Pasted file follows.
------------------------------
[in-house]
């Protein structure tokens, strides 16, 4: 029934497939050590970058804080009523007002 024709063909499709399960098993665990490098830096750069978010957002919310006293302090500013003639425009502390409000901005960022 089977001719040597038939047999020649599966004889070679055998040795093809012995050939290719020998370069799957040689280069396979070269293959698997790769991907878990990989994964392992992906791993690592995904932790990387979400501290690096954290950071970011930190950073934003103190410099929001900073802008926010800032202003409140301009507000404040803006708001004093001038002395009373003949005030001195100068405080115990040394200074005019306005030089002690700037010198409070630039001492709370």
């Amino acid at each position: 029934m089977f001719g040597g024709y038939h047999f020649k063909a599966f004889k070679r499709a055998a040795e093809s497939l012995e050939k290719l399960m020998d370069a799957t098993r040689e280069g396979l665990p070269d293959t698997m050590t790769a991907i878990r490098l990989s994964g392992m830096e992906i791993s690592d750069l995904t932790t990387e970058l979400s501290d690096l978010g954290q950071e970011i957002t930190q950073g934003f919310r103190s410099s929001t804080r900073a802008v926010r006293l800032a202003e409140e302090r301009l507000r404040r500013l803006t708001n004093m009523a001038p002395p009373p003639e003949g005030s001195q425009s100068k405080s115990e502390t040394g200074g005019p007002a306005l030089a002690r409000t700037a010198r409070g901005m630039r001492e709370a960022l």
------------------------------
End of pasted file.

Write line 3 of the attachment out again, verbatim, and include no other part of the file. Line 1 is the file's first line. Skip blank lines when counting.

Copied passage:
């Amino acid at each position: 029934m089977f001719g040597g024709y038939h047999f020649k063909a599966f004889k070679r499709a055998a040795e093809s497939l012995e050939k290719l399960m020998d370069a799957t098993r040689e280069g396979l665990p070269d293959t698997m050590t790769a991907i878990r490098l990989s994964g392992m830096e992906i791993s690592d750069l995904t932790t990387e970058l979400s501290d690096l978010g954290q950071e970011i957002t930190q950073g934003f919310r103190s410099s929001t804080r900073a802008v926010r006293l800032a202003e409140e302090r301009l507000r404040r500013l803006t708001n004093m009523a001038p002395p009373p003639e003949g005030s001195q425009s100068k405080s115990e502390t040394g200074g005019p007002a306005l030089a002690r409000t700037a010198r409070g901005m630039r001492e709370a960022l």